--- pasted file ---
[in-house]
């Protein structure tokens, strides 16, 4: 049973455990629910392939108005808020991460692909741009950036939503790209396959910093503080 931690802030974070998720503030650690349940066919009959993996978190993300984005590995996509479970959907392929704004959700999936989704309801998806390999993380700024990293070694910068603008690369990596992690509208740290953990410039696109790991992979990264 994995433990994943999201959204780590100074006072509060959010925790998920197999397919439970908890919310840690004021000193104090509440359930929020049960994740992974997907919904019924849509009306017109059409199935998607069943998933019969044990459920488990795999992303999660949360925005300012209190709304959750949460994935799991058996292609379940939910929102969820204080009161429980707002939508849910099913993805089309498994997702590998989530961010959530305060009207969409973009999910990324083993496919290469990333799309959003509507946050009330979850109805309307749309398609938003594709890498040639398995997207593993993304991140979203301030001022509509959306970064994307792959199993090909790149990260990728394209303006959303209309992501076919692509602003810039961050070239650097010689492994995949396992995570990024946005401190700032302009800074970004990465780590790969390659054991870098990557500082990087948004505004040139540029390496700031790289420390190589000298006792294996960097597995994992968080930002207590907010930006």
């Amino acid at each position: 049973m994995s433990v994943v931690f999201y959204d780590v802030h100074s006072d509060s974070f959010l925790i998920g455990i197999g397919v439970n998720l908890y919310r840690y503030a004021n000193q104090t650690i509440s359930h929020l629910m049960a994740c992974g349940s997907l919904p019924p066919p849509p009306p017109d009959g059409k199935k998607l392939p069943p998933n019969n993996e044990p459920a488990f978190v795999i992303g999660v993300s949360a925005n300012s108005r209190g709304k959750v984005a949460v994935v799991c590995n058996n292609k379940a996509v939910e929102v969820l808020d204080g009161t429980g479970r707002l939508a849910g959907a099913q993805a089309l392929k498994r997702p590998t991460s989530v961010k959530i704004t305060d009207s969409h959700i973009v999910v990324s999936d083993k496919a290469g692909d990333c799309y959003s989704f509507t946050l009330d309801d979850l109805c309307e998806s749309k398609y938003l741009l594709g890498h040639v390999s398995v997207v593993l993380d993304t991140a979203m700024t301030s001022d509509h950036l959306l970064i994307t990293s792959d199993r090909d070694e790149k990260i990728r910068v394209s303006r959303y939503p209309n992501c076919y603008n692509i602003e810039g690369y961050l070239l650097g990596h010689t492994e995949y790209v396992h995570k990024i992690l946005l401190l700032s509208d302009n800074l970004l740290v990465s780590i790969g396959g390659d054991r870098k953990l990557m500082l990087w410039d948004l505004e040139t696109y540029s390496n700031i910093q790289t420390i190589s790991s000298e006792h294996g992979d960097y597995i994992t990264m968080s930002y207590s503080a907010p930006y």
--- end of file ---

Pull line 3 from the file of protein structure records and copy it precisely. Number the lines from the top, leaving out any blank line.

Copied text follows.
């Amino acid at each position: 049973m994995s433990v994943v931690f999201y959204d780590v802030h100074s006072d509060s974070f959010l925790i998920g455990i197999g397919v439970n998720l908890y919310r840690y503030a004021n000193q104090t650690i509440s359930h929020l629910m049960a994740c992974g349940s997907l919904p019924p066919p849509p009306p017109d009959g059409k199935k998607l392939p069943p998933n019969n993996e044990p459920a488990f978190v795999i992303g999660v993300s949360a925005n300012s108005r209190g709304k959750v984005a949460v994935v799991c590995n058996n292609k379940a996509v939910e929102v969820l808020d204080g009161t429980g479970r707002l939508a849910g959907a099913q993805a089309l392929k498994r997702p590998t991460s989530v961010k959530i704004t305060d009207s969409h959700i973009v999910v990324s999936d083993k496919a290469g692909d990333c799309y959003s989704f509507t946050l009330d309801d979850l109805c309307e998806s749309k398609y938003l741009l594709g890498h040639v390999s398995v997207v593993l993380d993304t991140a979203m700024t301030s001022d509509h950036l959306l970064i994307t990293s792959d199993r090909d070694e790149k990260i990728r910068v394209s303006r959303y939503p209309n992501c076919y603008n692509i602003e810039g690369y961050l070239l650097g990596h010689t492994e995949y790209v396992h995570k990024i992690l946005l401190l700032s509208d302009n800074l970004l740290v990465s780590i790969g396959g390659d054991r870098k953990l990557m500082l990087w410039d948004l505004e040139t696109y540029s390496n700031i910093q790289t420390i190589s790991s000298e006792h294996g992979d960097y597995i994992t990264m968080s930002y207590s503080a907010p930006y």